Try not to let your hectic baby-feeding schedule cause you to forget to fill up the cat's food and water dishes. Above all, make sure you're keeping the litter box clean. Letting it get out of hand because you're short on time is a sure way to cause the cat to start urinating in other places, like the sofa or your bed.

With a little planning, some education, and a lot of patience, you can bring your baby home to a loving family that includes your beloved cat.

Jackie is a writer for 1-800-PetMeds and loves to help and support the pet community. You can follow PetMeds on Twitter or connect with PetMeds on Facebook.

Giveaway: Win a hardcover copy of "Following Atticus" by Tom Ryan!

Wednesday, September 21, 2011 Comments


by Tom Ryan

"In the mountains Atticus became more of what he’d always been, and I became less—less frantic, less stressed, less worried, and less harried. I felt comfortable letting him lead, and he seemed to know what I needed. He always chose the best route, if ever there was a question, and my only job was to follow.”

Middle-aged, overweight, and acrophobic newspaperman Tom Ryan and miniature schnauzer Atticus M. Finch are an unlikely pair of mountaineers, but after a close friend dies of cancer, the two pay tribute to her by attempting to climb all forty-eight of New Hampshire’s four-thousand-foot peaks twice in one winter while raising money for charity. In a rare test of endurance, Tom and Atticus set out on an adventure of a lifetime that takes them across hundreds of miles and deep into an enchanting but dangerous winter wonderland. Little did they know that their most difficult test would lie ahead, after they returned home. . . .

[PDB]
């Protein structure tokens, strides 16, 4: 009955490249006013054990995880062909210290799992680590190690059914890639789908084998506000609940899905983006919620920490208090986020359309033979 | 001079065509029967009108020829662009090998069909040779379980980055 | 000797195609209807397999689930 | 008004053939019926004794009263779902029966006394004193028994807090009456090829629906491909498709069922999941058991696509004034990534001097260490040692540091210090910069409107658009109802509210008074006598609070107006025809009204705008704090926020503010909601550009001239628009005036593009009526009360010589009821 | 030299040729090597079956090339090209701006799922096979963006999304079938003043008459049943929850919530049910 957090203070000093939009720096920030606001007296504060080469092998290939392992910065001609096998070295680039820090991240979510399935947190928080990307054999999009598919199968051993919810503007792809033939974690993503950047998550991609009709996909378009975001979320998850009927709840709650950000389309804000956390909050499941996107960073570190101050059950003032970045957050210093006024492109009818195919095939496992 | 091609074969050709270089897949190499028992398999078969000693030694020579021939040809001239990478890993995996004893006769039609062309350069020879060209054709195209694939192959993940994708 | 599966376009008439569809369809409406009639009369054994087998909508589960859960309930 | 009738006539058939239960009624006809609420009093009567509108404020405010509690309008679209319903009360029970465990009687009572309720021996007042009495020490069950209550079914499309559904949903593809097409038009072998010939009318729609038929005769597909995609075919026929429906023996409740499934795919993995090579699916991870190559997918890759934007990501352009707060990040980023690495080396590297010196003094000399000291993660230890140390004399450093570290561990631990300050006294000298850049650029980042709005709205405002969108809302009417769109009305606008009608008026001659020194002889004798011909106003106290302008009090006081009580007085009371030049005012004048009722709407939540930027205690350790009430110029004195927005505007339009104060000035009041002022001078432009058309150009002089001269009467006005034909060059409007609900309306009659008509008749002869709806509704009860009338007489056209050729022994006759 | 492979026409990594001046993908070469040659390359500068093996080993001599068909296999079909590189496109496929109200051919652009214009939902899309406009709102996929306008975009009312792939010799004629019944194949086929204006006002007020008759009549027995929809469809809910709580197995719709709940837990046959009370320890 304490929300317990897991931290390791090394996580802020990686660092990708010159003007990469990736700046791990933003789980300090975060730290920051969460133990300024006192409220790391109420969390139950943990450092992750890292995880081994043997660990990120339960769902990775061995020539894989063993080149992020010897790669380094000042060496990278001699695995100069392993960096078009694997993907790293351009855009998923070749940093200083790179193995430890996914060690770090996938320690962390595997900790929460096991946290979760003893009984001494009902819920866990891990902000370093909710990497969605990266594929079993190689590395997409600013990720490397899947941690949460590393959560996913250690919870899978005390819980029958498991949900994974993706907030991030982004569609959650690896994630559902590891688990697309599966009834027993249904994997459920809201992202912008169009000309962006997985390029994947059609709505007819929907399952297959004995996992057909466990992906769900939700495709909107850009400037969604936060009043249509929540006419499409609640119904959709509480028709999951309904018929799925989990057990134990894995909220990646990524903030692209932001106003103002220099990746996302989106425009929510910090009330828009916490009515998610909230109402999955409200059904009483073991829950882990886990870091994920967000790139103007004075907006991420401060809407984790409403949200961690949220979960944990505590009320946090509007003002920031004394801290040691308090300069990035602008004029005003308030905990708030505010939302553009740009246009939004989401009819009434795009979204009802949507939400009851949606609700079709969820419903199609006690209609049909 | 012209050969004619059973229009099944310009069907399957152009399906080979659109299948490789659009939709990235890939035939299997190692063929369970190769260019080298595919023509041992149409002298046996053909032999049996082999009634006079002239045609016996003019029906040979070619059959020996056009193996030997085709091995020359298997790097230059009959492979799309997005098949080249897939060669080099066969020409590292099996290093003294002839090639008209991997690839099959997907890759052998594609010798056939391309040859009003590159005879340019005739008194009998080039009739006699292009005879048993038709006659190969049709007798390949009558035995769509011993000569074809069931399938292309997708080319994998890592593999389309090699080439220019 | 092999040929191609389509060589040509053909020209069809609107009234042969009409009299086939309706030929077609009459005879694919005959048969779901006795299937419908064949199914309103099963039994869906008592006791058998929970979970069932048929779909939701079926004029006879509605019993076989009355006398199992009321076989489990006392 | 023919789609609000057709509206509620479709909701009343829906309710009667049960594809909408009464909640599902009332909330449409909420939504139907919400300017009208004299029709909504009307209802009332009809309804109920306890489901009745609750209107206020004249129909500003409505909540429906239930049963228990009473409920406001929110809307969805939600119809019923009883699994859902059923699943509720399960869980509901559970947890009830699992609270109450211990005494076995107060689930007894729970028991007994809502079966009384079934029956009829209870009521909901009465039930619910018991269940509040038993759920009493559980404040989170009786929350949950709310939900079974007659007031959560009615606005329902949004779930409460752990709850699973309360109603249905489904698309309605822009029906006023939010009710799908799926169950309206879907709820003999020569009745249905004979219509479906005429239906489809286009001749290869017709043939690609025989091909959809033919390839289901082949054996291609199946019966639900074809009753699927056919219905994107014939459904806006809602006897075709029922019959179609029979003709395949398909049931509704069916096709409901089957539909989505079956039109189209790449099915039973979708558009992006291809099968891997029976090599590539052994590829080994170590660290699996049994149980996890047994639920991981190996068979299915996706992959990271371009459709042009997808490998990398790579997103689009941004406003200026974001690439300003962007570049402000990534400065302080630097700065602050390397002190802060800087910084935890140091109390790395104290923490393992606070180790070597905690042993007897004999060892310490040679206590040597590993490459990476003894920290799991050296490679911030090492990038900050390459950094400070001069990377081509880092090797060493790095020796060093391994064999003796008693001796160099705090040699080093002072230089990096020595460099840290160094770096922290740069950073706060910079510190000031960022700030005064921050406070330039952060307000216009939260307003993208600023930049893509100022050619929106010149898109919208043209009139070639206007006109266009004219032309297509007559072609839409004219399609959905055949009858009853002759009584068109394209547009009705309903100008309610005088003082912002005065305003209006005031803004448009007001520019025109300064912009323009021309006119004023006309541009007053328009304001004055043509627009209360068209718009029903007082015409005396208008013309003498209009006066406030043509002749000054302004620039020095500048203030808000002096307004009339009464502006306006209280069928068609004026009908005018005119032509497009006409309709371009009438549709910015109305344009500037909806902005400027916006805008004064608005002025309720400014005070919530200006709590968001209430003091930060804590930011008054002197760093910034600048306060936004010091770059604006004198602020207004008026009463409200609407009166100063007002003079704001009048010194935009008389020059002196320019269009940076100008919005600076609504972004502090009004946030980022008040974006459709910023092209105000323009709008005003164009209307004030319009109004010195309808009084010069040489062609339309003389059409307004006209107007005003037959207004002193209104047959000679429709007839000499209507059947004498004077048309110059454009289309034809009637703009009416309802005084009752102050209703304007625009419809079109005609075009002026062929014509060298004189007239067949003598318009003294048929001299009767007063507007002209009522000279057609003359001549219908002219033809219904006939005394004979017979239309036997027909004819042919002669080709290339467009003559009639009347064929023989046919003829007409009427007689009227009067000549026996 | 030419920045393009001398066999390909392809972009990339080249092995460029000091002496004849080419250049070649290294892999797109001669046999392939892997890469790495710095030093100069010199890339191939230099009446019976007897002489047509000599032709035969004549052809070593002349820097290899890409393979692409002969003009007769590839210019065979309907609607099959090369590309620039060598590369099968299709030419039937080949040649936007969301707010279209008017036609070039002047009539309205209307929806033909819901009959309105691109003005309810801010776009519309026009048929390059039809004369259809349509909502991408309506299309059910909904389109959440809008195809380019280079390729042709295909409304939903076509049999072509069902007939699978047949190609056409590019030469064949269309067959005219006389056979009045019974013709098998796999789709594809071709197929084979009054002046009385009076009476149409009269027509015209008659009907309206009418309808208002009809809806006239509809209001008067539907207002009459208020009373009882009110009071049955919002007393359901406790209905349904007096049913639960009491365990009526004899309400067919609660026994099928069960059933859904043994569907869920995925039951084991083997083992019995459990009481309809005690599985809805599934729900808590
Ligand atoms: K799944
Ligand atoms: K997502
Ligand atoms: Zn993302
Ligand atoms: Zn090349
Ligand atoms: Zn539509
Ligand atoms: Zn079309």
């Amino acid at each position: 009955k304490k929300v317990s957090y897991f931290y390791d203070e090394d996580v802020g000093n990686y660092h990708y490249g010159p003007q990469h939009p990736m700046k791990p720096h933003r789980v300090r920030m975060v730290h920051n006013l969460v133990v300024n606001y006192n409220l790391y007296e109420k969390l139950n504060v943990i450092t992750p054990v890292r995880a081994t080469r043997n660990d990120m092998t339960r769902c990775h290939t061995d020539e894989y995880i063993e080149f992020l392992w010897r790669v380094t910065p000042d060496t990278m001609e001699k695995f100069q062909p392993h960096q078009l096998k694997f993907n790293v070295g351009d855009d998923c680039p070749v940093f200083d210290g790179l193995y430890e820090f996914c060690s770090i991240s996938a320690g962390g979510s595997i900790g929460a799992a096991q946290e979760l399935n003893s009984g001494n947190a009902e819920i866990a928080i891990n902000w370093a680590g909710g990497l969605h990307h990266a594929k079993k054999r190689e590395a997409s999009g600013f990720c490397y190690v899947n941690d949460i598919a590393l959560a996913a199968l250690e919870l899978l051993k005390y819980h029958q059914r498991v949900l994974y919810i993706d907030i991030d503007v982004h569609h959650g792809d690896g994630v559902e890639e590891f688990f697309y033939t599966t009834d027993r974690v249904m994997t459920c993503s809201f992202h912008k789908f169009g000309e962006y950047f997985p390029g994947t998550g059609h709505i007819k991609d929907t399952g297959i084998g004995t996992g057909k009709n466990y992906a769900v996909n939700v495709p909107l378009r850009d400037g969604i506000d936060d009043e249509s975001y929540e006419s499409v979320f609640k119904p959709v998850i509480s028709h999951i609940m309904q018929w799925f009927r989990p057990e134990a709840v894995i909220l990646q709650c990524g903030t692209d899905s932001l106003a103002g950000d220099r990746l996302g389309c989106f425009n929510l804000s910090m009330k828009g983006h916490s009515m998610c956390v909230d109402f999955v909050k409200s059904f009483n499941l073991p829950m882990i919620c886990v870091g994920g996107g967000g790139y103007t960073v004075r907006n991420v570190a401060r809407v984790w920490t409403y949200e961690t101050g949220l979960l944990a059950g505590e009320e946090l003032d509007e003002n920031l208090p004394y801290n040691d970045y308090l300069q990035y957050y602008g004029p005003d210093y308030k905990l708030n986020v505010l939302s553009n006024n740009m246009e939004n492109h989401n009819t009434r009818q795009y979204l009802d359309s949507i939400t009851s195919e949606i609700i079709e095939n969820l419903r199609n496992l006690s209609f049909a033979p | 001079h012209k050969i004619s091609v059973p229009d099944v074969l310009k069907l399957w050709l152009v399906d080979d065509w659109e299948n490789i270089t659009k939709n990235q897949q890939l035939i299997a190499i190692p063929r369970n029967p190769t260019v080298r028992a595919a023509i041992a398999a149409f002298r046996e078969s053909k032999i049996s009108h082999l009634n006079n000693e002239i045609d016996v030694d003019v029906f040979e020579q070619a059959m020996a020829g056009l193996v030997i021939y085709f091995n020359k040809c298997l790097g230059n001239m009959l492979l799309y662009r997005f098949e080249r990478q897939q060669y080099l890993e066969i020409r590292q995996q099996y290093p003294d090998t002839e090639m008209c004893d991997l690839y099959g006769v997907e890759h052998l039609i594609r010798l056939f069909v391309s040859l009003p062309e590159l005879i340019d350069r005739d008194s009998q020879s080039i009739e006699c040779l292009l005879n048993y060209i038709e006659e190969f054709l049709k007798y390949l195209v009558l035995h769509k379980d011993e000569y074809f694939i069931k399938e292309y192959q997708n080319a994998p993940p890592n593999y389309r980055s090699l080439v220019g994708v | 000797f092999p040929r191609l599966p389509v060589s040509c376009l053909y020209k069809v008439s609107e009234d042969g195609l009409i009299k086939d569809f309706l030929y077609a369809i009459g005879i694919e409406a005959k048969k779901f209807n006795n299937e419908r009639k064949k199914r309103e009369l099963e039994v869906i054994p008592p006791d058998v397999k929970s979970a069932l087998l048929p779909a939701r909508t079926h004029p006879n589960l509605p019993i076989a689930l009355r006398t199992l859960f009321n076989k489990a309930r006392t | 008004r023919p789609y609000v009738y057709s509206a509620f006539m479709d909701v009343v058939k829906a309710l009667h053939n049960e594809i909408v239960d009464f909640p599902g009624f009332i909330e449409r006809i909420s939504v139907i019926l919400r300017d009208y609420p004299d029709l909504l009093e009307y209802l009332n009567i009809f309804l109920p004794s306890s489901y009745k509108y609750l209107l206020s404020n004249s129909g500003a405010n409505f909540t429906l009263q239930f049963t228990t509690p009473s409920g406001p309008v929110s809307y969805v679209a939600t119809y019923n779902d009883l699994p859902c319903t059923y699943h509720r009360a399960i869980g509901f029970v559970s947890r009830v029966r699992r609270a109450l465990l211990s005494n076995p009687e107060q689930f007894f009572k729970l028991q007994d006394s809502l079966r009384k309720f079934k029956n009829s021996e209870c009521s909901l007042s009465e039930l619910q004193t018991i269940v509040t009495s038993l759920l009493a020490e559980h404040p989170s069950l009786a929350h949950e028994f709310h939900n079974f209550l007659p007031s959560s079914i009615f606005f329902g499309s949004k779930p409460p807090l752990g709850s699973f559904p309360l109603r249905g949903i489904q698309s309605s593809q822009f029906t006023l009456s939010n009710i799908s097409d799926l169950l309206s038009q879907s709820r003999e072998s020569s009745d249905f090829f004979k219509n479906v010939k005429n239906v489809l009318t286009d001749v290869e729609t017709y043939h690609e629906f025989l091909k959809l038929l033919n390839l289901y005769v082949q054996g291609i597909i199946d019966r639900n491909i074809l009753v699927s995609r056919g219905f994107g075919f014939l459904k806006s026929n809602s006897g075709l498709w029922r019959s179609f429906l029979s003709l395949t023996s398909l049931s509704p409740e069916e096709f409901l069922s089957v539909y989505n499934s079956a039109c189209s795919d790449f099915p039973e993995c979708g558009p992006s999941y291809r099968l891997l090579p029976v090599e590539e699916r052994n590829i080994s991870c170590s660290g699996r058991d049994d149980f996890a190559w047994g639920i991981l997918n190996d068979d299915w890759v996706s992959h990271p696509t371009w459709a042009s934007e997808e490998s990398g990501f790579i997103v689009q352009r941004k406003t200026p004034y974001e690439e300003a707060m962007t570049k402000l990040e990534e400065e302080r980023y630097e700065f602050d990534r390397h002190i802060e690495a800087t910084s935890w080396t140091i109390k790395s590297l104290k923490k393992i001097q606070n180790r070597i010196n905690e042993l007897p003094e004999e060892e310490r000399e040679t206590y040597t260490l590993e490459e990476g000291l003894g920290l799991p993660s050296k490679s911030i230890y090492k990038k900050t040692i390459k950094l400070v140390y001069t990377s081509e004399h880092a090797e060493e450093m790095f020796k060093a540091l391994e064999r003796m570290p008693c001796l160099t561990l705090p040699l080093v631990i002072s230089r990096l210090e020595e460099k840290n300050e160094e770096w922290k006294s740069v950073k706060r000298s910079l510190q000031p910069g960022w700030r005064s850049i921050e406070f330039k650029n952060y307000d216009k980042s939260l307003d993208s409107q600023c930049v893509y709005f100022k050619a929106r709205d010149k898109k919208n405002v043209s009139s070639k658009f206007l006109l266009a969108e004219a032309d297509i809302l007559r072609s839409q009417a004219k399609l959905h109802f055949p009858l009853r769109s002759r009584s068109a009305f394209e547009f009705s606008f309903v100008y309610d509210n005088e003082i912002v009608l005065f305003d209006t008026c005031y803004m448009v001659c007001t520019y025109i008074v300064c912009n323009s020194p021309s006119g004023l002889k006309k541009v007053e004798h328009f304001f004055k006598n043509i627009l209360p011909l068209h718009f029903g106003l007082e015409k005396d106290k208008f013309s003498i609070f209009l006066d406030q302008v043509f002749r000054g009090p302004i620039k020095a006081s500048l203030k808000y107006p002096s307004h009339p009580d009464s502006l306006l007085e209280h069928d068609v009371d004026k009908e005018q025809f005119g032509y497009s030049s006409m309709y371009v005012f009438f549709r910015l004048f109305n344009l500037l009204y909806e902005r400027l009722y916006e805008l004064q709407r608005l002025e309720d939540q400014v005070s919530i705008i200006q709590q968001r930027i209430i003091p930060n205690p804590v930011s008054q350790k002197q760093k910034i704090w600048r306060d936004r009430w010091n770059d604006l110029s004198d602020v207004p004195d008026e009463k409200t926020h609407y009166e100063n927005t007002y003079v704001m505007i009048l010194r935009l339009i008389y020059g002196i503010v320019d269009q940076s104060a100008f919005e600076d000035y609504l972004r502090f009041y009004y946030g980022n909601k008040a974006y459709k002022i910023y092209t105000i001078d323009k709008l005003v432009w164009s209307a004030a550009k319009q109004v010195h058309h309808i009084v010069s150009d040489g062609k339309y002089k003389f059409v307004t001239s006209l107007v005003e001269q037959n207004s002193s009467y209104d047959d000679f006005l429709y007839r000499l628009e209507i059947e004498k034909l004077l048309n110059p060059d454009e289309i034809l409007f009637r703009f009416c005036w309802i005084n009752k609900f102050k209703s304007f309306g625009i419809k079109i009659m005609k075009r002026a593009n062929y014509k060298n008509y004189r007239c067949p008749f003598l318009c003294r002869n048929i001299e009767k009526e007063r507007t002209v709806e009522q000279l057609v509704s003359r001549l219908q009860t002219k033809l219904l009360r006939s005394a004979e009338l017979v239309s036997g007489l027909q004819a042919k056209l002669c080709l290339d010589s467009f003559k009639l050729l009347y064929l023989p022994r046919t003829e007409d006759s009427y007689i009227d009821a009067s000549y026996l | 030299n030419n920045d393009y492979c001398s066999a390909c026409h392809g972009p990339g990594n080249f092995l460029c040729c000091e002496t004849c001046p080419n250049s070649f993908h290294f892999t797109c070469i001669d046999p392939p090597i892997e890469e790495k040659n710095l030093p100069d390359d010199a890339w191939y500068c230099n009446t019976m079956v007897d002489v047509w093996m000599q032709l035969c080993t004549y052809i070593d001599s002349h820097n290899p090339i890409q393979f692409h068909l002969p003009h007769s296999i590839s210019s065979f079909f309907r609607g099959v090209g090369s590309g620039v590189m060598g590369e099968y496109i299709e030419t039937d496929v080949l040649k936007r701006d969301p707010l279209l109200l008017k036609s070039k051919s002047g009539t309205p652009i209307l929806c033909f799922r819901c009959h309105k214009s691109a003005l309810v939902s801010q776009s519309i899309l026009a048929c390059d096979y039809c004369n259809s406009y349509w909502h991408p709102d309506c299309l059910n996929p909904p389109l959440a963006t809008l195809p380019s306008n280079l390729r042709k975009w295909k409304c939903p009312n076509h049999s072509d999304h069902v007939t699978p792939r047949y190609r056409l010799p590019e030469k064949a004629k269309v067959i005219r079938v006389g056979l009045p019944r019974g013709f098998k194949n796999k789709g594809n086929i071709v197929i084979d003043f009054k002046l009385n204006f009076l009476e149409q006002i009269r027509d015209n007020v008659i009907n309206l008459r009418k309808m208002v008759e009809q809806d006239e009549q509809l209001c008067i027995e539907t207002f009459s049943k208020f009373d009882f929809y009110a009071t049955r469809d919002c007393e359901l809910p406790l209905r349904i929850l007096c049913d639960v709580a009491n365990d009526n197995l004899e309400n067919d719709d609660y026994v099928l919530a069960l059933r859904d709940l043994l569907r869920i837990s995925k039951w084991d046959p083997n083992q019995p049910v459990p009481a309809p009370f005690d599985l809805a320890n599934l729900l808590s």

At the heart of this remarkable journey is an extraordinary relationship that blurs the line between man and dog, an indelible bond that began when Tom, following the advice of Atticus’s breeder, carried the pup wherever he went for the first month of their life together. Following Atticus is ultimately a story of transformation: how a five-pound puppy pierced the heart of a tough-as-nails newspaperman, opening his eyes to the world’s beauty and its possibilities. It was a change that led to a new life among the mountains; an unforgettable saga of adventure, friendship, and the unlikeliest of family; and an inspiring tale of finding love and discovering your true self."

CRITICAL ACCLAIM:

“Lyrical. . . . rivetingly portrayed . . . [a] touching chronicle.” (Kirkus Reviews )


“Exceptionally evocative writing and [an] engaging story . . . this is a book that can be read more than once. Inspirational and heart-warming.” (Library Journal )